Disabling Hidden Shares in Windows 10 (& Windows Vista, Windows 7, and Windows 8.1)

A simple post confirming that the same registry key works in Windows 10.
Based largely off of this ITworld write-up by Paul McFedries.

As is commonly known, a “$” in a Windows share name makes it “hidden”. This does not mean it is any more secure; it only obscures the name. That said, Microsoft, by default, enables hidden shares for “Administrative” purposes, including one for the system drive, C: (C$), and any other hard disk partitions you have on your system. Windows Vista+ also sets up the following hidden shares:

Share Shared Path Purpose
ADMIN$ %SystemRoot% Remote administration
IPC$ N/A Remote interprocess communication
print$ %SystemRoot%\System32\spool\drivers Access to printer drivers

Open an elevated Command Prompt and type “net share” and press Enter. You see a listing similar to this:

Share name   Resource                        Remark
-----------------------------------------------------------
C$           C:\                             Default share
D$           D:\                             Default share
ADMIN$       C:\WINDOWS                      Remote Admin
IPC$                                         Remote IPC
print$       C:\System32\spool\drivers       Printer Drivers
Public       C:\Users\Public                 

So although the C$, D$, and ADMIN$ shares are otherwise hidden, they’re well known, and they represent a small security risk should an intruder get access to your network. To close this hole, you can force Windows Vista to disable these shares. Here are the steps to follow:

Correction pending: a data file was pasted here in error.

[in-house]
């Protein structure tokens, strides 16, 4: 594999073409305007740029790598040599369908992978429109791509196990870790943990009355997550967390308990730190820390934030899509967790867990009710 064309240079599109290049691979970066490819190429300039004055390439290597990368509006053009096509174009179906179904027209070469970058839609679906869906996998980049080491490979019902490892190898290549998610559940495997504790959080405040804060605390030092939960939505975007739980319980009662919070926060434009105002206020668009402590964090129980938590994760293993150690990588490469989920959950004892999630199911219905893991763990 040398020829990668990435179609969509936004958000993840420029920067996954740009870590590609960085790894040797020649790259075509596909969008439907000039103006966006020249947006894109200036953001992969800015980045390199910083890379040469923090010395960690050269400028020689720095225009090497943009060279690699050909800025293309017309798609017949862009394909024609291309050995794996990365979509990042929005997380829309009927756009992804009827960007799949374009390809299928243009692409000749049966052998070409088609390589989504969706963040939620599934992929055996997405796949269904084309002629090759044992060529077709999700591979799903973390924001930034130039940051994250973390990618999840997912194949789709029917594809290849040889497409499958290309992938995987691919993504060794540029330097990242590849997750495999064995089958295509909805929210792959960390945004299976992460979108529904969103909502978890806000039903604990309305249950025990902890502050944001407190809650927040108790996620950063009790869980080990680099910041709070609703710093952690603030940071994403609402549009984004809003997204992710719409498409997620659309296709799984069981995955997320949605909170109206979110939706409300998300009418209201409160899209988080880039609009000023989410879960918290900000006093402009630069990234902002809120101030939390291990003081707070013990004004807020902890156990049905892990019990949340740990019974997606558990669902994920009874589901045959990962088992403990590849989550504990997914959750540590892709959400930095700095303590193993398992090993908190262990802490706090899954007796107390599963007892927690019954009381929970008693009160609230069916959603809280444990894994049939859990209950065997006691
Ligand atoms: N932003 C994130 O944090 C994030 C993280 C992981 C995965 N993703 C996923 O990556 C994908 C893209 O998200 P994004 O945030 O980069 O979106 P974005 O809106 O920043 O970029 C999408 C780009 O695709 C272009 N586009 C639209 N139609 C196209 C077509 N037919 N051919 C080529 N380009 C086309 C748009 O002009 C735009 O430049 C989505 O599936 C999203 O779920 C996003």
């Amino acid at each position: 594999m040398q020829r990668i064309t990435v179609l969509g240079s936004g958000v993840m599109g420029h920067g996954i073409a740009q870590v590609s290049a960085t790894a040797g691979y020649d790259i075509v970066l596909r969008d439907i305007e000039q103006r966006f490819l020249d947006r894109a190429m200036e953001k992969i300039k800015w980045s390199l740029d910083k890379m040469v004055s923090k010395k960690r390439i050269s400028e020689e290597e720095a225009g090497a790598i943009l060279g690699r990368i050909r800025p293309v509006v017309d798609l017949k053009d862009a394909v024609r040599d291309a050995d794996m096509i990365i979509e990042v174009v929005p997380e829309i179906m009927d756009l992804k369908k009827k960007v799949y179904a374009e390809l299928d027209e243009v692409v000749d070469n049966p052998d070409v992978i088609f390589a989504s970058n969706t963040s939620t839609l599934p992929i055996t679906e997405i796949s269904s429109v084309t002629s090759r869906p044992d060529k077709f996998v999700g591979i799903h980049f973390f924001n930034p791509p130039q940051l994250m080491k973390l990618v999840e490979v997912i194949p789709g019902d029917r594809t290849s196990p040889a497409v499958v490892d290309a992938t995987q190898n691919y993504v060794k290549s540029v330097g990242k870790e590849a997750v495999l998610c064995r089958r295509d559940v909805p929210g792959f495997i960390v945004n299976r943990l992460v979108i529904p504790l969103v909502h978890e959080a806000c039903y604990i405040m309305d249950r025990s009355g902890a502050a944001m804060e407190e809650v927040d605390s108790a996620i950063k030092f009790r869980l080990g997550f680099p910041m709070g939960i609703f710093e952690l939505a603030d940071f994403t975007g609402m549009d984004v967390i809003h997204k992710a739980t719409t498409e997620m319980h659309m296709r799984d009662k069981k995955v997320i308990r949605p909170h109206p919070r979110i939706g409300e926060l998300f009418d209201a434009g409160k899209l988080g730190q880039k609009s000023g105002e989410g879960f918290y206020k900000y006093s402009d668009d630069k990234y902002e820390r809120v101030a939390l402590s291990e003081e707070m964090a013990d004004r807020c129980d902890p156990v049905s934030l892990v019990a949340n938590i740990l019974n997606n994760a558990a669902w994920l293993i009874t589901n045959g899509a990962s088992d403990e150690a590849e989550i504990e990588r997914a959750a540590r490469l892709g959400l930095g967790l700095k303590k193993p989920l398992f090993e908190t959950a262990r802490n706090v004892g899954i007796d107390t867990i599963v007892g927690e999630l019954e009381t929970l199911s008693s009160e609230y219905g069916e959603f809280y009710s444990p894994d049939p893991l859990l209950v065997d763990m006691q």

1. Click Start, type “regedit” in the Search box, and then click regedit.exe in the search results. The User Account Control dialog box appears.
    2. Say “Yes” to the UAC prompt and the Registry Editor should open.

CAUTION – BE CAREFUL WITH YOUR REGISTRY – ONLY CHANGE 

  1. Open the HKEY_LOCAL_MACHINE branch.
  2. Open the SYSTEM branch.
  3. Open the CurrentControlSet branch.
  4. Open the Services branch.
  5. Open the LanmanServer branch.
  6. Select the Parameters branch.
  7. Select Edit, New, “DWORD (32-bit) Value”
  8. Type “AutoShareWks” and press Enter. (Leave the default value of 0.)
    AutoShareWks
  9. Reboot or restart the “server” service using a Command Prompt: “net stop server” then “net start server”.

Once again, open an elevated Command Prompt and type “net share” and press Enter. The output should now looks like this:

Share name   Resource                        Remark
-----------------------------------------------------------
IPC$                                         Remote IPC
print$       C:\System32\spool\drivers       Printer Drivers
Public       C:\Users\Public                 

FYI – Its possible certain applications require the hidden shares.  To disable or rollback to “default” simply remove the “AutoShareWks” Registry Key or change the value to “1”.

2 thoughts on “Disabling Hidden Shares in Windows 10 (& Windows Vista, Windows 7, and Windows 8.1)”

  1. Hi, many thanks for the tip. How would this look on a single/sole computer? (Have had some undesired visits by remote-control).
    Using Win 8.1 64-bit

    1. Your firewall (typically your router) prevents internet traffic from accessing your local PCs. Disabling hidden shares is typically for PCs in a domain (corporate) environment where you want to prevent easy Domain Admin access to your individual PC. WARNING: Domain Admins can easily bypass and change this setting but it requires the change to be more targeted to your PC.
      In a typical home setting, it prevents Computer A from being access by Computer B by using a local Administrator account on Computer A.

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